Policies Affecting Cuban Americans

1899 to 1932 Early Immigration Period
1961 to 1975 First Wave of Refugees
1965 to 1973 Second Wave of Refugees
1980 to 1984 Third Wave of Refugees


EARLY IMMIGRATION PERIOD

1899 Spanish-Cuban-American War-U.S. intervention ended Spanish rule of Cuba; U.S. administration of island
1932 Good neighbor Policy of Roosevelt administration


FIRST WAVE OF REFUGEES

1961 Diplomatic relations broken between the United States and Cuba
1961 -1975 U.S. Cuban Refugee Program
1962 Commercial air flights between the United States and Cuba ended, as did open immigration


SECOND WAVE OF REFUGEES

1965 President Lyndon B. johnson signed a "memorandum of understanding" paving the way for airlift
1965 -1973 Cuban refugee airlift program sponsored by U.S. government
1966 Cuban Refugee Readjustment Act


THIRD WAVE OF REFUGEES

1980 Mariel boatlift; temporary refugee centers created; special refugee status for Cubans ended when boatlift ended

Refugee Act of 1980

1984 U.S. immigration and Naturalization Sercide ruled mariel "entrants" eligible to apply for permanent resident status under 1966 Cuban Refugee Readjustment Act [Back]


Policies Affecting Central and South Americans

1965 Immigration and Naturalization Act limited annual Western Hemisphere immigration
1976 Amendment to 1965 Immigration and Naturalization Act limited annual immigration for each separate nation in the Western Hemisphere
1978 Congress raised Western Hemisphere annual limit slightly
1979 20,000 Nicaraguans afforded relief from deportation and viewed as political refugees
1980 Refugee Act
1984 Supreme Court held that to avoid deportation an alien must show "clear probability" that he or she would fact torture, death, or other severe persecution upon returning home
1986 Immigration Reform and Control Act
1987 Amnesty program went into effect

Supreme Court ruled in INS v. Cardoza-Fonesca that an alien who demonstrated "well founded fear" of persecution upon return to his or her homeland could be eligible for asylum in the United States

1990 Immigration Act

New hearings were to be set for 150,000 illegal aliens from Guatemala and El Salvador who were denied political asylum from 1980 to 1990 [Back]


 

Policies Affecting Puerto Ricans on the Mainland

1898 Treaty of Paris - Spain ceded Puerto Rico to the United States as part of the agreement ending the Spanish-American War
1900 Foraker Act made Puerto Rico an unincorporated territory of the United States cans eligible for the draft; allowed both houses of the Puerto Rican legislature to be chosen through popular election, but the governor and other top-ranking officials were still appointed
1932 Puerto Rican Reconstruction Administration
1947 Jones Act amended-popular election of Puerto Rican governor
1952 Puerto Rico established as a U.S. commonwealth (free associated state)
1965 Voting Rights Act
1968 Bilingual Education Act (Amendment to title I of the Elementary and Secondary Education Act of 1965) [Back]

 



Policies Affecting Mexican Americans

1845 to 1942 ACCOMMODATION TO MINORITY STATUS
1945 to 1965 THE ORIGINS OF CHALLENGE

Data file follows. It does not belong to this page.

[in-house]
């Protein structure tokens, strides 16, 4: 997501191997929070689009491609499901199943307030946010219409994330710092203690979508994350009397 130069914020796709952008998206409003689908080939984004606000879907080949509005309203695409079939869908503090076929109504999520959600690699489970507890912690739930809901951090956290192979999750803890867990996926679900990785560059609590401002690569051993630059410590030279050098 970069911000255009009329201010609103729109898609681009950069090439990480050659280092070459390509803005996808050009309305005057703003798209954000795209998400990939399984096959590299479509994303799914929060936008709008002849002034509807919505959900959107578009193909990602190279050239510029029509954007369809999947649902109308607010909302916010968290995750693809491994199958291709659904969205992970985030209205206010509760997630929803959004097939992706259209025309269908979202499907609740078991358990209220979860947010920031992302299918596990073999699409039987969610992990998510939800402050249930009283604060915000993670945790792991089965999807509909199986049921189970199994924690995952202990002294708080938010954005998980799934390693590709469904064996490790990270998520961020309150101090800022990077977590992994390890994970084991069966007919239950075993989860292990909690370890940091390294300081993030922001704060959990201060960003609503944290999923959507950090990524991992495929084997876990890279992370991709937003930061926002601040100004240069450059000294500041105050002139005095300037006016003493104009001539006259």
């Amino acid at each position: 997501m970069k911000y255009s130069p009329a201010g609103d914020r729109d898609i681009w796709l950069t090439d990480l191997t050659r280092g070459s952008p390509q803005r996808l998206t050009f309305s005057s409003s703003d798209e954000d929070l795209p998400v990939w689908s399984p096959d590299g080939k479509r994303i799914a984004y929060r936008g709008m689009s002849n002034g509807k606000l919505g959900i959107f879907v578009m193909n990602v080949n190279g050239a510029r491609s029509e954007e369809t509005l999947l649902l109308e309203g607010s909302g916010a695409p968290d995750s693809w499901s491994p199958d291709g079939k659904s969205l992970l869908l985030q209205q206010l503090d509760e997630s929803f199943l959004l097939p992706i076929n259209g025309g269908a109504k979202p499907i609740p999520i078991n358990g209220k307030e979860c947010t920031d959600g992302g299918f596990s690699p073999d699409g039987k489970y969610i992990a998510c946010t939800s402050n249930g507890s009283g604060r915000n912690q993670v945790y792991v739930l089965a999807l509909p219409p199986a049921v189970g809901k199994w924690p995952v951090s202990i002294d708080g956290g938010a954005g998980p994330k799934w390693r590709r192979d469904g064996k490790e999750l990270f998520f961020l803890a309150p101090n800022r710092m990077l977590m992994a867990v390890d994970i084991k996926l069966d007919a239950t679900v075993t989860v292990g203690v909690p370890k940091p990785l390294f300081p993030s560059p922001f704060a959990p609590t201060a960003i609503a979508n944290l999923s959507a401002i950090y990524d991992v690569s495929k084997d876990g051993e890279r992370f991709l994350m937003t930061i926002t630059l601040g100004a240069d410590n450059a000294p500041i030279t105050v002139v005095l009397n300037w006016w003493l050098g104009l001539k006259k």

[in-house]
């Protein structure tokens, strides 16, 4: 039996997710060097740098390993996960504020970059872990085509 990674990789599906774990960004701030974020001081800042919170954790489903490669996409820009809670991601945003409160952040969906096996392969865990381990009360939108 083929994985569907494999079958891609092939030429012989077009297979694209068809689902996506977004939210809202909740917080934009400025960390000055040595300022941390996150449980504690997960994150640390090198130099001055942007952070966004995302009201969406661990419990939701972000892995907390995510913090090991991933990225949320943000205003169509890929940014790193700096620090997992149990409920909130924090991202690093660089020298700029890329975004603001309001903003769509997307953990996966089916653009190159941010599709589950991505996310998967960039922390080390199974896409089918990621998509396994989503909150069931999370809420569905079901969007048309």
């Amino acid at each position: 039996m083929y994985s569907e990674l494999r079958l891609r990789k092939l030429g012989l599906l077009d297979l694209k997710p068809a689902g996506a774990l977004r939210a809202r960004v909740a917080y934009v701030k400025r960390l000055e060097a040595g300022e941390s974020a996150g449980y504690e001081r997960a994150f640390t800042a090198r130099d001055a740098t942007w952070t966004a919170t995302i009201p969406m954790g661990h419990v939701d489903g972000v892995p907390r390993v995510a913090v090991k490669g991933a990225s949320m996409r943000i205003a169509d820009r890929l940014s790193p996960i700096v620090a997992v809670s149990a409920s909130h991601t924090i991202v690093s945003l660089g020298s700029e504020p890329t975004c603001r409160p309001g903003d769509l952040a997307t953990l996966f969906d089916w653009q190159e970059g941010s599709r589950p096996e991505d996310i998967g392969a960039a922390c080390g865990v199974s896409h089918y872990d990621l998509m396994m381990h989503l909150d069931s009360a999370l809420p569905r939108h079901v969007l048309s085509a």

1967 to 1990 SOCIAL AND POLITICAL ACTION

 

FIRST PHASE: ACCOMMODATION TO MINORITY STATUS

1845 United States annexed Texas, which had declared itself independent of Mexico in 1836
1848 Treaty of Guadalupe Hidalgo
1853 Gadsden Purchase-additional land bought from Mexico
1924 U.S. Border patrol established
1929-1935 major effort at enforcement of 1924 restrictions, thousands of Mexican Americans and their families repatriated, most without court hearings
1942 Bracero program

 

SECOND PHASE: THE ORIGINS OF CHALLENGE

1944 War Labor Board ended discriminatory wage rates, siding with the labor union (CIO)
1945 Mendez et al. v. School District of Orange County et al. - federal court ruled segregation of Mexican Americans in public schools illegal
1948 Delgado v. The Bastrup Independent School District - federal court ruled segregation of Mexican Americans in public school illegal
l953 Supreme Court ruled in Pete Hernandez case that the Fourteenth Amendment applied not just to African Americans but to Mexican Americans and others as well
1954 "Operation Wetback" - U.S. Immigration nd Naturalization Service launched massive program to deport illegal Mexican immigrants
1964 Bracero program expired by statute
1965 Immigration and Naturalization Act - first U.S. limitation on the annual number of Western Hemisphere immigrants

 

THIRD PHASE: SOCIAL AND POLITICAL ACTION

1967 Bilingual Education Act
1968 Elementary and Secondary Education Act
1970 Cisneros v. Corpus Christi Independent School District - court ruled de jure segregation existed and dual school system had to be desegregated
1974 Ethnic Heritage Act

Supreme Court decision in Lau v. Nichols affirmed legal right to education for children with English language problems

1975 Amendment to Voting rights Act of 1965-protected "language groups"
1982 Supreme Court upheld lower court decision requiring Texas to institute bilingual education in case brought by Limited English Proficiency of Mexican-American Youth
1986 Immigration Reform and Control Act-amnesty program, employer sanctions, guest-worker program
1990 Immigration Act-continued family reunification preference category [Back]



Policies Affecting Dominican Americans

1965 Immigration Act limited
1976 Amendment to 1965 Immigration Act limited annual immigration for each separate nation in the Western Hemisphere
1978 Congress raised Western Hemisphere annual limit slightly
1986 Immigration Reform and Control Act
1987 Amnesty program went into effect [Back]